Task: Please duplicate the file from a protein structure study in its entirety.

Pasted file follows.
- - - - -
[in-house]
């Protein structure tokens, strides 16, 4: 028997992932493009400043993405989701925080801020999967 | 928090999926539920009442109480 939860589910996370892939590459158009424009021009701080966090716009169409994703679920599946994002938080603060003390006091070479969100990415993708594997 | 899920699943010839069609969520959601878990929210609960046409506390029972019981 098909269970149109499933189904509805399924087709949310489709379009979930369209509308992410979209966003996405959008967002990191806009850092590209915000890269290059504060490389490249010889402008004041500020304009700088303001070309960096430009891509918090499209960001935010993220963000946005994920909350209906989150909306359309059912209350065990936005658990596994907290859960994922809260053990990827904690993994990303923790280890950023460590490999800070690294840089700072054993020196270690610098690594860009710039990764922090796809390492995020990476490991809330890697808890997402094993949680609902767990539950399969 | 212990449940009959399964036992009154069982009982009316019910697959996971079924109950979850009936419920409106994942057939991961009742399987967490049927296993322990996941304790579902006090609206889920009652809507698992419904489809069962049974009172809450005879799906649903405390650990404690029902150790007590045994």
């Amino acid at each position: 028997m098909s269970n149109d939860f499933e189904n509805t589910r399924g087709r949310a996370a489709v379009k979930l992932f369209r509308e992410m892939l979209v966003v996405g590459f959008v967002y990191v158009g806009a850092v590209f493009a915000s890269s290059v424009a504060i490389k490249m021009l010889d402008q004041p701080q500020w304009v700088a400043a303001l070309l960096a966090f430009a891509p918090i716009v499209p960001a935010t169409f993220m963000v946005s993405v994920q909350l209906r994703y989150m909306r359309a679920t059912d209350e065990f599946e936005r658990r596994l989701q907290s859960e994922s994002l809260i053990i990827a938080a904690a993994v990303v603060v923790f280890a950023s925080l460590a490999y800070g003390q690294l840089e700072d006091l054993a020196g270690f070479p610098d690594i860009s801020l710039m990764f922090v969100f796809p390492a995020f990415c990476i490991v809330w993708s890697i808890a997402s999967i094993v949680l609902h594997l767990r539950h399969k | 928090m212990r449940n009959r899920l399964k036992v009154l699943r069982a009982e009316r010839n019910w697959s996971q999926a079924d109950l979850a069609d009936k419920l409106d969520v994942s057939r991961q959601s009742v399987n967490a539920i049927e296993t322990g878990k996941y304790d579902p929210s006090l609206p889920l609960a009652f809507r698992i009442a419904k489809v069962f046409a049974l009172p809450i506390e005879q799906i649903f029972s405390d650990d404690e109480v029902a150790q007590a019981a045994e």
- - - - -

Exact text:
[in-house]
């Protein structure tokens, strides 16, 4: 028997992932493009400043993405989701925080801020999967 | 928090999926539920009442109480 939860589910996370892939590459158009424009021009701080966090716009169409994703679920599946994002938080603060003390006091070479969100990415993708594997 | 899920699943010839069609969520959601878990929210609960046409506390029972019981 098909269970149109499933189904509805399924087709949310489709379009979930369209509308992410979209966003996405959008967002990191806009850092590209915000890269290059504060490389490249010889402008004041500020304009700088303001070309960096430009891509918090499209960001935010993220963000946005994920909350209906989150909306359309059912209350065990936005658990596994907290859960994922809260053990990827904690993994990303923790280890950023460590490999800070690294840089700072054993020196270690610098690594860009710039990764922090796809390492995020990476490991809330890697808890997402094993949680609902767990539950399969 | 212990449940009959399964036992009154069982009982009316019910697959996971079924109950979850009936419920409106994942057939991961009742399987967490049927296993322990996941304790579902006090609206889920009652809507698992419904489809069962049974009172809450005879799906649903405390650990404690029902150790007590045994």
């Amino acid at each position: 028997m098909s269970n149109d939860f499933e189904n509805t589910r399924g087709r949310a996370a489709v379009k979930l992932f369209r509308e992410m892939l979209v966003v996405g590459f959008v967002y990191v158009g806009a850092v590209f493009a915000s890269s290059v424009a504060i490389k490249m021009l010889d402008q004041p701080q500020w304009v700088a400043a303001l070309l960096a966090f430009a891509p918090i716009v499209p960001a935010t169409f993220m963000v946005s993405v994920q909350l209906r994703y989150m909306r359309a679920t059912d209350e065990f599946e936005r658990r596994l989701q907290s859960e994922s994002l809260i053990i990827a938080a904690a993994v990303v603060v923790f280890a950023s925080l460590a490999y800070g003390q690294l840089e700072d006091l054993a020196g270690f070479p610098d690594i860009s801020l710039m990764f922090v969100f796809p390492a995020f990415c990476i490991v809330w993708s890697i808890a997402s999967i094993v949680l609902h594997l767990r539950h399969k | 928090m212990r449940n009959r899920l399964k036992v009154l699943r069982a009982e009316r010839n019910w697959s996971q999926a079924d109950l979850a069609d009936k419920l409106d969520v994942s057939r991961q959601s009742v399987n967490a539920i049927e296993t322990g878990k996941y304790d579902p929210s006090l609206p889920l609960a009652f809507r698992i009442a419904k489809v069962f046409a049974l009172p809450i506390e005879q799906i649903f029972s405390d650990d404690e109480v029902a150790q007590a019981a045994e």